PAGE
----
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There are wizards everywhere. Seriously.

MOROCCO | Monday, 8 February 2010 | Views [775]

Remember those Choose Your Own Advenutre books, where at the end of
the chapter you reach a fork in the road and depending on whether you
go left or right you end up on page 79 (in the mud) or page 132 (in
the clouds)?  Well, I just walked through one.

The Rif Mountains in Morocco are a misnomer.  They should be called
the Reefer Mountains.  with 75% of agricultural land given over to Kif
production, it is little wonder there are so many people dressed like
wizards.  it makes for a curious land straight out of a fantasy novel,
laced with generous helping of happiness.

I cobbled together a hand drawn map, complete with not-to-scale
squiggly lines, and put a bagful of grins in the top of my pack for
easy access.. A few hours straight up a valley aimed directly at the
clouds I had quickly acquired a travelling companion who delighted in
describing all facets of local herbs, geology, and fauna.  Problem is,
he was flipping between Arabic, which i don't speak, French, which i
barely speak (and with his accent it wasn't much to pretend it was
Arabic anyway), and Spanish, which i make up from the little French
that i know by applying my best espanish accent.  But it wouldn't have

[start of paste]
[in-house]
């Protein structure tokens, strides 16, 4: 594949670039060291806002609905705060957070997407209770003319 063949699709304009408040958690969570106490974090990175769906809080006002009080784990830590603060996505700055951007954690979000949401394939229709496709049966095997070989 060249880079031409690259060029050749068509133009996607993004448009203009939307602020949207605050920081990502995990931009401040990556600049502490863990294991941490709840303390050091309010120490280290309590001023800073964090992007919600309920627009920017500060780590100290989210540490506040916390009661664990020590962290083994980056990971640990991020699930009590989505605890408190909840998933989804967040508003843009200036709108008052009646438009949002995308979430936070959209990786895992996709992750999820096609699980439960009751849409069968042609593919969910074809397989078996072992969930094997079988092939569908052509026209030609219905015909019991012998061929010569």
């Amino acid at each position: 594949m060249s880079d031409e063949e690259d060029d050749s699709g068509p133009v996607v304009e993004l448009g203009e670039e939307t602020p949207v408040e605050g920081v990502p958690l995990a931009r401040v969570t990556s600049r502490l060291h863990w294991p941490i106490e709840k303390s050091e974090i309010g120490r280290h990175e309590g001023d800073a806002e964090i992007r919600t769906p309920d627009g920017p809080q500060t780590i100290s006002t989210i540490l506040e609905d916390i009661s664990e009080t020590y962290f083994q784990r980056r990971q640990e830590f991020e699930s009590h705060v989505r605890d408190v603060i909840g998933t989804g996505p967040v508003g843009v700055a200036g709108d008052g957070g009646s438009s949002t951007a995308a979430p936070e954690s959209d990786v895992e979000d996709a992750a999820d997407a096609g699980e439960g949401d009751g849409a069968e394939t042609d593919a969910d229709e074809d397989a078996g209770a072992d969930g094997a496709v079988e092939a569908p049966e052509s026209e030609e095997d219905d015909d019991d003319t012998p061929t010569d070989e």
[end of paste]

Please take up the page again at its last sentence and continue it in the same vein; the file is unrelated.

mattered if he was speaking english anyway, because when he grinned,
it all melted into wizardry. Climbing through the high pass lead to
much ogling at the views that span right to the edge of  this fantasy
land and across the Mediterranean sea to Espain. In  these mountains,
the local villages sing to the sporadic quasi-rythm of hash being
not-so-delicately belted out of the raw kif crop. With deadly views
and perilous drops scattered down vertical limestone scree
precipitously coated with wild rosemary, I tiptoed carefully across
the scent......... and onto the Pont de Dieu.  A natural bridge
elegantly carved out of such a dramatic limestone gorge i have never
seen.  Just gorgeous.  must be why they call them gorges, i guess.
Pictures can't do this scene justice, nor can a few misplaced words.
Lunch of fried fish and tomatoey-cumin concoctions with local farmers
and a staggering climb up through the gorge, I camp for my final night
on this wizardly wend underneath the stunning snow-capped Jbel Larkaa,
grinning down at me from all  of its 2250 metres.  Right, and good
nights kip and i'll climb you tomorrow, I giggled through the chilling
air to myself, knowing full well there was no track leading to the
top.  Well, the morrow came, but it was in disguise.  I couldn't see
it.  Actually, I couldn't see anything.  Visibility at 30 metres, an
overdose of sleet, rain and  bone-shattering winds, I took the four
hour climb back down to arrive waddling in sponge-like fashion into
the delectible mud-hole that is the village of Bab Taza, and hence
ended the entry wend.

this is gonna get good.

hugs and love from Morocco.



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